Sermon Commentary for Sunday, November 11, 2018
Mark 12:38-44 Commentary
Our text’s Jesus is in Jerusalem during the last days of his life. He figuratively stands in the shadow of his upcoming betrayal and denial, trial and torture, suffering and death. Jesus is, in other words, preparing to give up virtually everything for the sake of the world he so passionately loves.
The specter of Jesus’ suffering seems to loom larger and larger as the tensions between the religious leaders and him escalate. Those leaders want to kill him. Jesus, however, keeps baffling and delaying them with his profound answers to their questions and challenges. He’s showing that he, not the religious leaders, is in charge of the timetable for his saving death.
Yet rather than avoiding his pursuers, Jesus basically turns to face them. In Mark 12:35-37 he, in fact, comes right out and asks them about one of the issues that most divides them from him: who is he? Jesus’ defense of his identity as God’s Son “delights” all but the religious leaders who listen to it.
I sense that emboldens Jesus to press his case for a proper posture before God and people. He, after all, continues his teaching on his identity by warning people about the religious leaders who wish to silence him. Jesus warns people to beware of those leaders’ spiritual “showiness.” He insists that more is going on than meets the eye with their religious activities. So, Jesus warns, his contemporaries must weigh their actions carefully.
Of course, that doesn’t surprise most of us. We’ve been taught, after all, to be suspicious of Jesus’ contemporaries who were religious leaders’ motives and actions. Yet we can’t understand what Jesus is saying unless we remember that his contemporaries highly respected those “teachers of the law.” They thought of them not as the bad guys we usually think of them as, but as the good guys.
Might we think about that this way? Revelations about child abuse have colored modern opinions about Roman Catholic priests. We even wonder why parents put their children in places where they might be so deeply harmed.
But priests have always been deeply respected by Roman Catholics. Their lofty spiritual status as kinds of mediators between God and God’s people engendered a deep trust among their parishioners. While we may now think of many priests as pariahs, their parishioners sometimes thought of them as virtual saints.
Yet while some priests I know are almost embarrassed by parishioners’ adulation, the religious leaders of Jesus’ day weren’t. Jesus says they, in fact, loved the attention. They loved to walk around in the virtual academic robes that were the long clothing they wore.
Those religious leaders’ clothing actually set them apart from the “commoners” around them. After all, as scholars point out, “blue-collar” workers couldn’t wear long robes because it might interfere with their work. Only religious leaders could wear long robes because they didn’t have to “stoop to” manual labor.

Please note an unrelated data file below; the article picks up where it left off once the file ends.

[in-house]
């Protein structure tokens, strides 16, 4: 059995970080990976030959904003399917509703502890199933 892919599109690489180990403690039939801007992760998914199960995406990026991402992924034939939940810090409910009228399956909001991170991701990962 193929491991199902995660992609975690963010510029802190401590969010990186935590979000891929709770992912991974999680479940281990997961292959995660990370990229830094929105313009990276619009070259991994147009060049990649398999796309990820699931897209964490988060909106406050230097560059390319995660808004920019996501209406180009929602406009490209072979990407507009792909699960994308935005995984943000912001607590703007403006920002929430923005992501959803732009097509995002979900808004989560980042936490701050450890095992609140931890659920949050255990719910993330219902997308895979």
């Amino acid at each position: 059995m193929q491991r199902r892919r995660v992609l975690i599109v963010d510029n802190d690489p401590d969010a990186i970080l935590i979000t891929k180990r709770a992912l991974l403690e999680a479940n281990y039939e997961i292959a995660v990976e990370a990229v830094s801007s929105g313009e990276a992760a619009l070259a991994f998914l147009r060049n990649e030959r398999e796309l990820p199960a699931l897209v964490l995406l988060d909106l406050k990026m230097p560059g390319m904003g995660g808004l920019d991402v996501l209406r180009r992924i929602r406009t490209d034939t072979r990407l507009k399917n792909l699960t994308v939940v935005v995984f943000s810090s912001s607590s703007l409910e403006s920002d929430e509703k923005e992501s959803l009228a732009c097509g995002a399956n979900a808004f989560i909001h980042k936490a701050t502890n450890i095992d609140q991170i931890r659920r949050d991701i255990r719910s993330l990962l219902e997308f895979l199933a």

Yet attention’s not all the religious leaders loved. They also delighted in the way people greeted them with respect if not deference. The religious leaders also loved to make a big spectacle of striding toward and sitting in the important seats in the synagogues where everyone could see and admire them.
What’s more, they loved sitting at the head table of every church function. On top of all that, the religious leaders loved to offer long and flowery prayers for the sake of making a good impression. While those actions may have seemed spiritual, Jesus warns they’re signs that the religious leaders especially enjoy the attention they receive from people.
However, Jesus also points out that the religious leaders of his day don’t just crave attention. They’re also hungry for material things. So Jesus grieves, for example, how they “devour widow’s houses,” exploiting these defenseless people.
He portrays those religious leaders as being like animals or dragons that devour their prey that is vulnerable peoples’ possessions. So while they preen like pious saints, they actually act like wild animals that wolf down widow’s possessions.
But, Jesus warns in our text, ravenous religious leaders may get all they’ll ever get in this life. After all, God’s judgment will be especially harsh on them. They may have swiped people’s attention and widow’s homes for next to nothing. But in the end, Jesus warns, they’ll pay an exorbitant price for it.
As if to make his point, Jesus takes his seat right across from the place where people put their offerings in their form of a collection plate. Those collections, after all, went towards the care not just of the temple, but also its priests.
Yet people sometimes turned that act of worship into a way to gain attention. Rich people would throw brass, gold and silver coins into those collection plates that made a lot of noise when they landed. So by making their sizable contributions they were, in a real sense, calling attention to their generosity and themselves.
Jesus watches, by contrast, a widow approach the temple collection plate. This one whose home was precisely what the religious leaders loved to devour enters the one house where high and low, rich and poor worship. There this widow seems to give far less than the rich people do. She just puts in two measly cents that make only a fraction of the noise that the rich people’s offerings do.